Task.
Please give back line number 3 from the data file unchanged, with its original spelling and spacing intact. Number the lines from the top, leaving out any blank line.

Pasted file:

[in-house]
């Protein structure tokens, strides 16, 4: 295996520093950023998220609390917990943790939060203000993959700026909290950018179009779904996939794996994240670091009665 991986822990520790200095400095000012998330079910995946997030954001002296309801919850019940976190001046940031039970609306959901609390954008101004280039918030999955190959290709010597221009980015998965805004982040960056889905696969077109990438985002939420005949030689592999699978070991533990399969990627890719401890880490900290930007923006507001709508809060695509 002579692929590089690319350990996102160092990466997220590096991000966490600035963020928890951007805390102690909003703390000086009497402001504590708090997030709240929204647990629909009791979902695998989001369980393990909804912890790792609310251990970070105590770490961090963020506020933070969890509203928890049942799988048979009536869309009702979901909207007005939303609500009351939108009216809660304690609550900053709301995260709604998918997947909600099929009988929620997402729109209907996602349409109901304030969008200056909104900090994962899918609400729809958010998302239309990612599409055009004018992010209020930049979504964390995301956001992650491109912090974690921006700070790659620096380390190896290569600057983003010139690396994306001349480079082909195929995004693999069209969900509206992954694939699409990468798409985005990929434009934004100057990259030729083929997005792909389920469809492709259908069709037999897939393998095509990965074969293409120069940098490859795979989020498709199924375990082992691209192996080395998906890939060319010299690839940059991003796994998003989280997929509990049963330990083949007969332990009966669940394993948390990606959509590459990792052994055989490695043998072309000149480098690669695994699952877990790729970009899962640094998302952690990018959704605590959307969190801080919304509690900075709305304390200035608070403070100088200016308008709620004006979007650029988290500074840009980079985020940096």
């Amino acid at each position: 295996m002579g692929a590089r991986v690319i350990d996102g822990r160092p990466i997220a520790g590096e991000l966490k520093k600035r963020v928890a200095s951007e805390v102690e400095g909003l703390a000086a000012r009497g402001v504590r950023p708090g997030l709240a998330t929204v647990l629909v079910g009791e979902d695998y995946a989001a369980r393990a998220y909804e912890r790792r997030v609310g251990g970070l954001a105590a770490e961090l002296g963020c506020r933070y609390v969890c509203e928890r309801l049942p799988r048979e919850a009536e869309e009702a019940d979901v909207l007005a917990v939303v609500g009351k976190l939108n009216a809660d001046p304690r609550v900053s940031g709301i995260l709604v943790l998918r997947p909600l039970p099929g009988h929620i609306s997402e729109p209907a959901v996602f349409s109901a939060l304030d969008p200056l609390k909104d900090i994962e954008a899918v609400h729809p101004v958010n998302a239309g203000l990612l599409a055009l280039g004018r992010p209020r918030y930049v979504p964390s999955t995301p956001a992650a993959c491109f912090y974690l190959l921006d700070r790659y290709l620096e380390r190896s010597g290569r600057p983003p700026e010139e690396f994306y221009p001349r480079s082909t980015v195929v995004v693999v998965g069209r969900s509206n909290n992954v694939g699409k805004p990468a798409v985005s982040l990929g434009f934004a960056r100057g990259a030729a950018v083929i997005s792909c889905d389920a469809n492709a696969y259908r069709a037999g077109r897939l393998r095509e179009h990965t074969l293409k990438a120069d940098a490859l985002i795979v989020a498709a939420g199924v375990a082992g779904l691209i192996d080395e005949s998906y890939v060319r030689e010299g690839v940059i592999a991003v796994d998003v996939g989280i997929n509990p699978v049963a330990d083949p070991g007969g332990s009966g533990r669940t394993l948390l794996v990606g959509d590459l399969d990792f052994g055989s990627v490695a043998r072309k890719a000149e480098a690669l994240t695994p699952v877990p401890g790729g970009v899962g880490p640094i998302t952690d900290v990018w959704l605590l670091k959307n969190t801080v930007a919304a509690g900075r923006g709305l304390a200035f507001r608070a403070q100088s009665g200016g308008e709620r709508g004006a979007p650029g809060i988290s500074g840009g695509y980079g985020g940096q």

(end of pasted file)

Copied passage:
């Amino acid at each position: 295996m002579g692929a590089r991986v690319i350990d996102g822990r160092p990466i997220a520790g590096e991000l966490k520093k600035r963020v928890a200095s951007e805390v102690e400095g909003l703390a000086a000012r009497g402001v504590r950023p708090g997030l709240a998330t929204v647990l629909v079910g009791e979902d695998y995946a989001a369980r393990a998220y909804e912890r790792r997030v609310g251990g970070l954001a105590a770490e961090l002296g963020c506020r933070y609390v969890c509203e928890r309801l049942p799988r048979e919850a009536e869309e009702a019940d979901v909207l007005a917990v939303v609500g009351k976190l939108n009216a809660d001046p304690r609550v900053s940031g709301i995260l709604v943790l998918r997947p909600l039970p099929g009988h929620i609306s997402e729109p209907a959901v996602f349409s109901a939060l304030d969008p200056l609390k909104d900090i994962e954008a899918v609400h729809p101004v958010n998302a239309g203000l990612l599409a055009l280039g004018r992010p209020r918030y930049v979504p964390s999955t995301p956001a992650a993959c491109f912090y974690l190959l921006d700070r790659y290709l620096e380390r190896s010597g290569r600057p983003p700026e010139e690396f994306y221009p001349r480079s082909t980015v195929v995004v693999v998965g069209r969900s509206n909290n992954v694939g699409k805004p990468a798409v985005s982040l990929g434009f934004a960056r100057g990259a030729a950018v083929i997005s792909c889905d389920a469809n492709a696969y259908r069709a037999g077109r897939l393998r095509e179009h990965t074969l293409k990438a120069d940098a490859l985002i795979v989020a498709a939420g199924v375990a082992g779904l691209i192996d080395e005949s998906y890939v060319r030689e010299g690839v940059i592999a991003v796994d998003v996939g989280i997929n509990p699978v049963a330990d083949p070991g007969g332990s009966g533990r669940t394993l948390l794996v990606g959509d590459l399969d990792f052994g055989s990627v490695a043998r072309k890719a000149e480098a690669l994240t695994p699952v877990p401890g790729g970009v899962g880490p640094i998302t952690d900290v990018w959704l605590l670091k959307n969190t801080v930007a919304a509690g900075r923006g709305l304390a200035f507001r608070a403070q100088s009665g200016g308008e709620r709508g004006a979007p650029g809060i988290s500074g840009g695509y980079g985020g940096q």